Panasonic's PT-ST10 is an extreme short-throw projector that needs less than two feet to operate.

Not every classroom is a vast lecture hall. There are many small rooms in schools and colleges that serve as meeting spaces—confined areas where projectors must be placed just a few feet away from a surface.

Casting a large, clear picture on a screen or wall is rarely a challenge in the most spacious of lecture halls; instructors can place their projector as far back into the room as needed to get a crisp image that supplements a class lesson.

For faculty members who don’t have the luxury of nearly unlimited space, however, there is a new generation of short-throw projectors that have adopted a new name: “ultra short throw” or “extreme short throw.”

These extreme versions of the short-throw projector can create images up to 80 inches diagonally across, sitting only two feet or less from a screen or wall—making the machines ideal for educators working in a tight space.

Having the projector so close to the wall also lets instructors roam the classroom or stand in front a whiteboard without casting shadows on the projection, experts say.

“This past year it’s been all about who puts the ‘short’ in short-throw projectors,” said Elizabeth Dourley, a researcher and writer for Projector Central, a website that tracks projector technology for entertainment and educational use. “Short throws are extremely popular for applications where space is tight, but they also prevent light hitting a presenter in the face or shadows obstructing the image.”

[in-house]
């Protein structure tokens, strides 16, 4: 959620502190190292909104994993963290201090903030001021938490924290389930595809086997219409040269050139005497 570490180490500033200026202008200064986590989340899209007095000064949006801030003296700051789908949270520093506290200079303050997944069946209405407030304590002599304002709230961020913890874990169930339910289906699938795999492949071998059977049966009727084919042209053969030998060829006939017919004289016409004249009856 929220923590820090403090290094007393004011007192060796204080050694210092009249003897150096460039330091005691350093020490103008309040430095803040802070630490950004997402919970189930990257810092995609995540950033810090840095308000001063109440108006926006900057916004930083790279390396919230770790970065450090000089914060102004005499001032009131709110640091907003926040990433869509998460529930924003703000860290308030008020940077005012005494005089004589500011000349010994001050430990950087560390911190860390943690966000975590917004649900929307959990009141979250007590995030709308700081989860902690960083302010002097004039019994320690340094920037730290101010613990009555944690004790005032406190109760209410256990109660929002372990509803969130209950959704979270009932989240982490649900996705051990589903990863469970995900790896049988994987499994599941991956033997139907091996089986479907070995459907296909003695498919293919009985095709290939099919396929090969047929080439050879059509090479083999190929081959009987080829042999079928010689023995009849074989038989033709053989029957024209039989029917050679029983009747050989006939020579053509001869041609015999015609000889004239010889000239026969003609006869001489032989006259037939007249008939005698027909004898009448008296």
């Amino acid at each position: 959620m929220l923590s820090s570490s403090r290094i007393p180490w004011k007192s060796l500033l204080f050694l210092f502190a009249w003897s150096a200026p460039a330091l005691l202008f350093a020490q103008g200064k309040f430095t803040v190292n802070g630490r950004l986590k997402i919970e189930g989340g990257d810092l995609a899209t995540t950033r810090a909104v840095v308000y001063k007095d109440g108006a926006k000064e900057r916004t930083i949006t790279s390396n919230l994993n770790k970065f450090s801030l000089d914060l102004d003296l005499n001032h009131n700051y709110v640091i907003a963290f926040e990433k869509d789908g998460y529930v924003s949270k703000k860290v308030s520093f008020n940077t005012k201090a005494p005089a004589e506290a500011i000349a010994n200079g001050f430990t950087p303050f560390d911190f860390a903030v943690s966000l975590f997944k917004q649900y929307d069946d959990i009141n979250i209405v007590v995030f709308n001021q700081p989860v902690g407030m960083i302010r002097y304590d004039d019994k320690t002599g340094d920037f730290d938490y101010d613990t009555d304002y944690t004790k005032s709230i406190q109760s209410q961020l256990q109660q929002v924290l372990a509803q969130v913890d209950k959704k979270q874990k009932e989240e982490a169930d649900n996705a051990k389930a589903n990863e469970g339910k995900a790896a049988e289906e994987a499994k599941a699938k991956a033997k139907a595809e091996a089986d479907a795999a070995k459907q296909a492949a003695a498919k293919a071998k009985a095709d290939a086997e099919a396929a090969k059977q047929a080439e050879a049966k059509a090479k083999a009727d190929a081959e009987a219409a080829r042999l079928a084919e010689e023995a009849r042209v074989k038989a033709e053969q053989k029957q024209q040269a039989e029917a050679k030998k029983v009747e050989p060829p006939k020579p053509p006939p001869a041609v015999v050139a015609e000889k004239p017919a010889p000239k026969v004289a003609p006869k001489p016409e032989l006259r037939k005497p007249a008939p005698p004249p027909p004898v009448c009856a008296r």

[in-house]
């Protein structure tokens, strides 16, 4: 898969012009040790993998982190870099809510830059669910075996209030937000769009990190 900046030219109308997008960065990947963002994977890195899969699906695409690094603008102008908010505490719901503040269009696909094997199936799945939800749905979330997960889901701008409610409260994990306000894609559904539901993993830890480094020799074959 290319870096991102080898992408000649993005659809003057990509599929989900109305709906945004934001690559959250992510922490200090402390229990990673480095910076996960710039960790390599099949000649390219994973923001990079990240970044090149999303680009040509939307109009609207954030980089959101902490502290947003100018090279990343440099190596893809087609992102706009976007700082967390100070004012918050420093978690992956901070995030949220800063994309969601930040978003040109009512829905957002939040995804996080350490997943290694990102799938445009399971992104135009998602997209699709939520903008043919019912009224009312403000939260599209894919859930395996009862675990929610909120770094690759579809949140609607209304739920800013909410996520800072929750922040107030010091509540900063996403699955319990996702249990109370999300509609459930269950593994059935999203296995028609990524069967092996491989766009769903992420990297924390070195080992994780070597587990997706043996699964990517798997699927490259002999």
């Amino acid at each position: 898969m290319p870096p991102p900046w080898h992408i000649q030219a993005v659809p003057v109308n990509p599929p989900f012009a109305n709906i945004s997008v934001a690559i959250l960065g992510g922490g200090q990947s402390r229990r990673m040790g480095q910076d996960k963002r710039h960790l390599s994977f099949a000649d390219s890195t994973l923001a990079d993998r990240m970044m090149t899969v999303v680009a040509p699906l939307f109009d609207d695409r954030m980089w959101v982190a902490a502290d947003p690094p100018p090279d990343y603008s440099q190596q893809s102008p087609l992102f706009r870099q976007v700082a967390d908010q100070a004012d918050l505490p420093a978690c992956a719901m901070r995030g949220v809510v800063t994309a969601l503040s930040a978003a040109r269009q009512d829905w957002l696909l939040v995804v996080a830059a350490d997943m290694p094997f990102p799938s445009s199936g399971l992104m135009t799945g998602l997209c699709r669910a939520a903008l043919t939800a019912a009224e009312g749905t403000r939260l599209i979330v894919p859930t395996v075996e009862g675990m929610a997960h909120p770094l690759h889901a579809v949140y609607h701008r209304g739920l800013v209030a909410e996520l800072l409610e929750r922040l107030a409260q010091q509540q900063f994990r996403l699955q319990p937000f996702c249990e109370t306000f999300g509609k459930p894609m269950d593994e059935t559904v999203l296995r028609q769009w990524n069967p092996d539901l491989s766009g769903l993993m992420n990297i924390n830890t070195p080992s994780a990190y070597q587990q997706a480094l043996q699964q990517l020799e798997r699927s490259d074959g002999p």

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Many extreme short-throw projectors require only about one foot to produce an image—a significant difference when compared to a standard projector used in education. Traditional projectors need at least eight feet to cast a clear image on a wall or screen, and many need several more feet to operate

Ultra short-throw projectors have developed a following both in K-12 schools and on college campuses, Dourley said. And she expects the educational fascination with short-throw projectors to continue in 2011.

“Short-throw projectors have always been favored by schools, because of space constraints and other issues,” she said.

The most extreme of the ‘extreme’ short-throw projectors

Many projector companies have unveiled their latest lines of ultra short-throw options in recent months, but few—if any—compare to the limited distance needed by the Dell S500wi projector, which hit the market in February.


Projector Central researchers and analysts, during tests with the Dell product, found the S500wi produced a 75-inch diagonal image (63 inches wide) sitting only five inches from the screen.

From just two feet, the projector can create an image measuring 100 inches diagonally, according to Dell.

Dell’s latest ultra short-throw projector, along with many others on the market, don’t require the pesky task of calibrating the on-screen image every time the projector is moved, even by a few inches. This can be particularly useful for educators who move projectors around the classroom on carts.

The S500wi, like others in the extreme short-throw category, can create large images from less than a foot away from the screen by reflecting the image off a mirror.

There are, however, new extreme short-throws that avoid the use of mirrors, which experts say can degrade the on-screen image, if only slightly.

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Mitsubishi’s WD380U-EST and XD380U-EST extreme short-throw projectors don’t rely on mirrors to cast a large image from a short space, but instead employ specialty lenses introduced by the company in May.